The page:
Right-click on the Calculator Policy (in the Policies window), and choose “Show Computers” from the drop down menu. You will see the licensed computer listed in the window, “Computer Node List for Calculator Policy”. With a computer limit of 1, the second computer cannot be added to this list.
Select the one computer in the Node List and delete it. Now go back to the second computer, launch Calculator, let it run for 5 seconds, and then quit. Assuming that the second computer has been refreshed into the Computers window (step 19), now use the refresh button at the bottom of the Node List you will see that the license has now locked onto the second computer. Calculator usage will be denied on other computers, again this is regardless of whether it is actually running on the licensed computer.
For any Manage policy, KeyServer accumulates a node list of all the distinct computers which have used the policy. When a policy is set to “Node”, new computers can “Auto-add” (if you have selected this option) to the list until the specified limit has been reached. Launch attempts on unlisted computers will then be denied as you just saw in step 18.
As an alternative to letting “Auto-add” build the node list you can explicitly drag items into a Node List from the Computers Window. A named list of computer nodes can also be built in the Groups window and then referenced in several Policy configurations as a common scope restriction, but this has a different effect, since it limits the scope of the policy. The policy simply doesn't apply to computers outside the scope and KeyServer will continue looking for other policies which do apply.
Let’s pause to look at the actual usage events that are being recorded by the KeyServer. The dump of all events is not itself very interesting but it is useful as a diagnostic which can clarify our understanding of KeyServer’s actions.
22. Run the Event Dump Report
From the Reports menu under Miscellaneous, select the Event Dump report and run it on the entire data set. You should be able to trace the history of this demo tour. Now select a computer logon item in the event dump window and right-click to run a sub-report just for the selected computer. You can select other event items and run a separate Event Dump sub-report for each computer, each program, and each policy.
In general, a right-click on an item in any window (computer, program, product, policy, purchase, etc.), will give a context menu listing all sub-reports that make sense when restricted to the selected item. Notice also that whenever you right-click (regardless of where in KeyConfigure's interface you right-click), there is a context sensitive Help item available.
Before moving on to the Concurrent metric, let’s clean up again. Quit all running copies of Calculator on all client computers. Close up all KeyConfigure windows and then click on “Standard View” from the Window menu to re-open the four main windows in standard position.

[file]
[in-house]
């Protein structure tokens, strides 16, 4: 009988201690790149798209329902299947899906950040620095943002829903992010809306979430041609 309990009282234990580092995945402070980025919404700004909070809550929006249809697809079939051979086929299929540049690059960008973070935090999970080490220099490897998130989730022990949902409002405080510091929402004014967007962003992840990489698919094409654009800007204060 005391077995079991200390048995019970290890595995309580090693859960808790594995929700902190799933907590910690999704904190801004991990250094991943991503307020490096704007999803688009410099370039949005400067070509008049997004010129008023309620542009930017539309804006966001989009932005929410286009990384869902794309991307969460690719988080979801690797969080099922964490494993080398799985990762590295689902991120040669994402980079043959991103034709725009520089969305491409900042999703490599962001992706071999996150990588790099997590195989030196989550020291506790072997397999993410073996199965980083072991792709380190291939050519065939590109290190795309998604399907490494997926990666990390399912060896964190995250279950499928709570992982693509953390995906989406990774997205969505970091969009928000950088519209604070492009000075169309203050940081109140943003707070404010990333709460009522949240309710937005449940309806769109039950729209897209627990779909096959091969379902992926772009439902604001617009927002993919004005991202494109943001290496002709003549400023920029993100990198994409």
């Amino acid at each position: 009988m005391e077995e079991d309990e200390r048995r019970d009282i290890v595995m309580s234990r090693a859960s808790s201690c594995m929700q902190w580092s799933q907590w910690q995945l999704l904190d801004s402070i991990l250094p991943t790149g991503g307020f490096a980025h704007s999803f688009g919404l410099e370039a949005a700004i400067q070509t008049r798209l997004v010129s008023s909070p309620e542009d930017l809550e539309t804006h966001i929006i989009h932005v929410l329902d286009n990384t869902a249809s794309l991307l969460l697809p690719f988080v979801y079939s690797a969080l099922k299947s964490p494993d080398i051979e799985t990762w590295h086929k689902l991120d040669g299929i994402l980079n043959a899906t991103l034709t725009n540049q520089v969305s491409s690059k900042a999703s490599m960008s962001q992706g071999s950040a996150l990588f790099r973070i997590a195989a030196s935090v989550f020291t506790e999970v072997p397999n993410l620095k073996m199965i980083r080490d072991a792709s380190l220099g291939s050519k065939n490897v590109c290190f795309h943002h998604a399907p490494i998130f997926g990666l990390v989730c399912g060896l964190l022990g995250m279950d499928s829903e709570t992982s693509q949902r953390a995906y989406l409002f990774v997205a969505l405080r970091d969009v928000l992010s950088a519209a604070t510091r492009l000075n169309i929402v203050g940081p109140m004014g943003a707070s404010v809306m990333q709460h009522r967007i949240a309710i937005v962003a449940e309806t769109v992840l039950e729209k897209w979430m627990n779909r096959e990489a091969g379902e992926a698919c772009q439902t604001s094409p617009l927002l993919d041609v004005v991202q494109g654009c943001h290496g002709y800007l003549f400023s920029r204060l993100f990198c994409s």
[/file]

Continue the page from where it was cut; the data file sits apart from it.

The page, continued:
23. Change to Concurrent Policy
Open the “Policy Details for Calculator Policy” window again, and use the “Metric” drop down menu to change to a “Concurrent” policy. Make sure the License Limit is still 1 and save the changes. Launch Calculator on one computer and leave it running.
Now on a second computer (with KeyAccess installed), if you try to launch Calculator, a dialog will come up offering to put you in a waiting queue. Calculator is managed by one concurrent policy which has a License Limit of one and this one license is in use by the first user. When the first user quits, the waiting user will be notified. Try it.
You can examine the list of current users of a policy by clicking on the “Current User List” button in the Policy Details window. For a Concurrent Policy, the button label will also show the fraction currently in use, e.g., 3/7. When the metric is Node the “Computer List” button shows the fraction of the License Limit that has been allocated (locked to a node). In either case, a fraction equaling 1 (e.g., 7/7) means there are no more licenses available.
K2 also has a metric called “Lease”. This is similar to the Leased Login type for KeyServer clients it is a license which has a node list, but for which computers will be removed from the node list automatically after a period of inactivity. It is designed to automate the reclamation of the licensing rights for programs that have essentially been abandoned. The reclaimed license will then become available for allocation elsewhere. This metric attempts to bridge the gap between the extremes of the node lock and concurrent policies. The default lease renewal period is set to 90 days which fits with the fine print seen in some licensing clauses that restrict how quickly software can be reinstalled or moved to a different computer. We will not configure a Lease Policy in this tour since the functionality cannot be seen immediately it requires a long period of inactivity.